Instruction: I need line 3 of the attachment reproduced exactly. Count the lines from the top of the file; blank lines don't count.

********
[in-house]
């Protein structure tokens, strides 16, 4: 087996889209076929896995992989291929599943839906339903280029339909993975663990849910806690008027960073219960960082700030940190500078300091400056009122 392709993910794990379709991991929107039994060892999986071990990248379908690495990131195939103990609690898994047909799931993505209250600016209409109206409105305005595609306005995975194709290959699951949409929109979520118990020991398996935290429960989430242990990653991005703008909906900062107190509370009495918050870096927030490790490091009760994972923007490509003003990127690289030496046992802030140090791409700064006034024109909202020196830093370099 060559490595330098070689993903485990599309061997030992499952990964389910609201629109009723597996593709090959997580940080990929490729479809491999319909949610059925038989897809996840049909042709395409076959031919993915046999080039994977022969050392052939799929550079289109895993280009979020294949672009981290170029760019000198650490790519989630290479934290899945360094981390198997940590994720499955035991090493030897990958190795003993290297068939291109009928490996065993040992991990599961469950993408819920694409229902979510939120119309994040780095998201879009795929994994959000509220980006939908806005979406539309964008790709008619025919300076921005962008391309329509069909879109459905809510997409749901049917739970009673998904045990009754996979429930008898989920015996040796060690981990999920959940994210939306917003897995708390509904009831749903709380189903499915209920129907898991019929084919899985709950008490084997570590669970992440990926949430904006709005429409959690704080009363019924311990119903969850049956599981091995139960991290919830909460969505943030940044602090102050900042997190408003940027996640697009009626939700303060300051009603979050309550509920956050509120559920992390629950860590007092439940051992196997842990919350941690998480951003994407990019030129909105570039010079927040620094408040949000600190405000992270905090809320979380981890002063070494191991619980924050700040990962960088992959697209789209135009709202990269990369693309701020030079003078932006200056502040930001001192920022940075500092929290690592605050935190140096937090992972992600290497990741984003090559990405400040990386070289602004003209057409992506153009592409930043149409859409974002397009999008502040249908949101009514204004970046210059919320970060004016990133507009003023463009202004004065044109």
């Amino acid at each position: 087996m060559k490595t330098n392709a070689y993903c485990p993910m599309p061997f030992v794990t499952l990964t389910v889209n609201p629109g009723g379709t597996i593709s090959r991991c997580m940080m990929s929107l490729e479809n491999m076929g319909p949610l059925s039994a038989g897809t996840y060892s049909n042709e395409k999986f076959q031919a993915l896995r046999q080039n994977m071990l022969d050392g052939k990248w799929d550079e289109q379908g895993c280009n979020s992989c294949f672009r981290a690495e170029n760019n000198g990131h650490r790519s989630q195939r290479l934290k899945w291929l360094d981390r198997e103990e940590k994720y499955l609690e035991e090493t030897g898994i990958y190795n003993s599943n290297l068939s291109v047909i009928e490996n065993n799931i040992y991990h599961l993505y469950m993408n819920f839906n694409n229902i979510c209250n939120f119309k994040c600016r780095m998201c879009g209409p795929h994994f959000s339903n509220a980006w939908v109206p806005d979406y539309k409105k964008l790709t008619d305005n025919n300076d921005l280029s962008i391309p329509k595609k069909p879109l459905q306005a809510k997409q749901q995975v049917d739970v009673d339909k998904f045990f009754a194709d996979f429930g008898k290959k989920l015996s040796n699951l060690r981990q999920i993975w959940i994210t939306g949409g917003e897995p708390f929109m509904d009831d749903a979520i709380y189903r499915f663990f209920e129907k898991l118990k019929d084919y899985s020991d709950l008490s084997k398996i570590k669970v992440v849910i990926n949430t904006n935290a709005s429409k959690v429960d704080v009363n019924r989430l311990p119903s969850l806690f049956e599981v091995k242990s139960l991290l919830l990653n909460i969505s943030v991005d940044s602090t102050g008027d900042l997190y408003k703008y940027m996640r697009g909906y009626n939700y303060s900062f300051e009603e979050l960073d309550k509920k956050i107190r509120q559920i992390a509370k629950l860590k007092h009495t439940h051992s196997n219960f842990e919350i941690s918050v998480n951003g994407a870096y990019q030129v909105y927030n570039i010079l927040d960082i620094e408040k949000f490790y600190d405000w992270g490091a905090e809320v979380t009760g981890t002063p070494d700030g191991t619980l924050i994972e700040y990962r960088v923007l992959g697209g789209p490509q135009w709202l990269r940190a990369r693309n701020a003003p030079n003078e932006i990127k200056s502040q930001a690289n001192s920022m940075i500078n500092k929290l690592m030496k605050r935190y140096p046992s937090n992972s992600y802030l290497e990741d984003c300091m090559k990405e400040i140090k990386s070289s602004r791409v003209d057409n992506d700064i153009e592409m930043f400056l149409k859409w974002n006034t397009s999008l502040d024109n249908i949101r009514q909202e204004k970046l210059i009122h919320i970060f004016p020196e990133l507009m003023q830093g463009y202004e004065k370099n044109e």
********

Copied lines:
């Amino acid at each position: 087996m060559k490595t330098n392709a070689y993903c485990p993910m599309p061997f030992v794990t499952l990964t389910v889209n609201p629109g009723g379709t597996i593709s090959r991991c997580m940080m990929s929107l490729e479809n491999m076929g319909p949610l059925s039994a038989g897809t996840y060892s049909n042709e395409k999986f076959q031919a993915l896995r046999q080039n994977m071990l022969d050392g052939k990248w799929d550079e289109q379908g895993c280009n979020s992989c294949f672009r981290a690495e170029n760019n000198g990131h650490r790519s989630q195939r290479l934290k899945w291929l360094d981390r198997e103990e940590k994720y499955l609690e035991e090493t030897g898994i990958y190795n003993s599943n290297l068939s291109v047909i009928e490996n065993n799931i040992y991990h599961l993505y469950m993408n819920f839906n694409n229902i979510c209250n939120f119309k994040c600016r780095m998201c879009g209409p795929h994994f959000s339903n509220a980006w939908v109206p806005d979406y539309k409105k964008l790709t008619d305005n025919n300076d921005l280029s962008i391309p329509k595609k069909p879109l459905q306005a809510k997409q749901q995975v049917d739970v009673d339909k998904f045990f009754a194709d996979f429930g008898k290959k989920l015996s040796n699951l060690r981990q999920i993975w959940i994210t939306g949409g917003e897995p708390f929109m509904d009831d749903a979520i709380y189903r499915f663990f209920e129907k898991l118990k019929d084919y899985s020991d709950l008490s084997k398996i570590k669970v992440v849910i990926n949430t904006n935290a709005s429409k959690v429960d704080v009363n019924r989430l311990p119903s969850l806690f049956e599981v091995k242990s139960l991290l919830l990653n909460i969505s943030v991005d940044s602090t102050g008027d900042l997190y408003k703008y940027m996640r697009g909906y009626n939700y303060s900062f300051e009603e979050l960073d309550k509920k956050i107190r509120q559920i992390a509370k629950l860590k007092h009495t439940h051992s196997n219960f842990e919350i941690s918050v998480n951003g994407a870096y990019q030129v909105y927030n570039i010079l927040d960082i620094e408040k949000f490790y600190d405000w992270g490091a905090e809320v979380t009760g981890t002063p070494d700030g191991t619980l924050i994972e700040y990962r960088v923007l992959g697209g789209p490509q135009w709202l990269r940190a990369r693309n701020a003003p030079n003078e932006i990127k200056s502040q930001a690289n001192s920022m940075i500078n500092k929290l690592m030496k605050r935190y140096p046992s937090n992972s992600y802030l290497e990741d984003c300091m090559k990405e400040i140090k990386s070289s602004r791409v003209d057409n992506d700064i153009e592409m930043f400056l149409k859409w974002n006034t397009s999008l502040d024109n249908i949101r009514q909202e204004k970046l210059i009122h919320i970060f004016p020196e990133l507009m003023q830093g463009y202004e004065k370099n044109e």